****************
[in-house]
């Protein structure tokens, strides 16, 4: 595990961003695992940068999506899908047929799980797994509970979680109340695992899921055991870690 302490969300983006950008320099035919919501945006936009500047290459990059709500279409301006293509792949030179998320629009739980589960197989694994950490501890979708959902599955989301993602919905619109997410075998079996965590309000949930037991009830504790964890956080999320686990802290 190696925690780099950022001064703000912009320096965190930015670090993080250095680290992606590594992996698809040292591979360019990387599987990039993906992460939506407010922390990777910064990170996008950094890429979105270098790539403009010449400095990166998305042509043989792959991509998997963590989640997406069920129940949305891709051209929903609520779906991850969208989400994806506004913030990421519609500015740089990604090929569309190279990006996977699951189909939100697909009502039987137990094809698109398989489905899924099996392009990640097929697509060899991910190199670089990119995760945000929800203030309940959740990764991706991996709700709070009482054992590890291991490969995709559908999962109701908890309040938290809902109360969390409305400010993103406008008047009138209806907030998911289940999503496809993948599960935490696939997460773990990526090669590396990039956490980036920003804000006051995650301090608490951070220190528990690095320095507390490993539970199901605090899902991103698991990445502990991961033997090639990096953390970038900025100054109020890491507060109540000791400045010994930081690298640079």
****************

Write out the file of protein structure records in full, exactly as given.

[in-house]
């Protein structure tokens, strides 16, 4: 595990961003695992940068999506899908047929799980797994509970979680109340695992899921055991870690 302490969300983006950008320099035919919501945006936009500047290459990059709500279409301006293509792949030179998320629009739980589960197989694994950490501890979708959902599955989301993602919905619109997410075998079996965590309000949930037991009830504790964890956080999320686990802290 190696925690780099950022001064703000912009320096965190930015670090993080250095680290992606590594992996698809040292591979360019990387599987990039993906992460939506407010922390990777910064990170996008950094890429979105270098790539403009010449400095990166998305042509043989792959991509998997963590989640997406069920129940949305891709051209929903609520779906991850969208989400994806506004913030990421519609500015740089990604090929569309190279990006996977699951189909939100697909009502039987137990094809698109398989489905899924099996392009990640097929697509060899991910190199670089990119995760945000929800203030309940959740990764991706991996709700709070009482054992590890291991490969995709559908999962109701908890309040938290809902109360969390409305400010993103406008008047009138209806907030998911289940999503496809993948599960935490696939997460773990990526090669590396990039956490980036920003804000006051995650301090608490951070220190528990690095320095507390490993539970199901605090899902991103698991990445502990991961033997090639990096953390970038900025100054109020890491507060109540000791400045010994930081690298640079």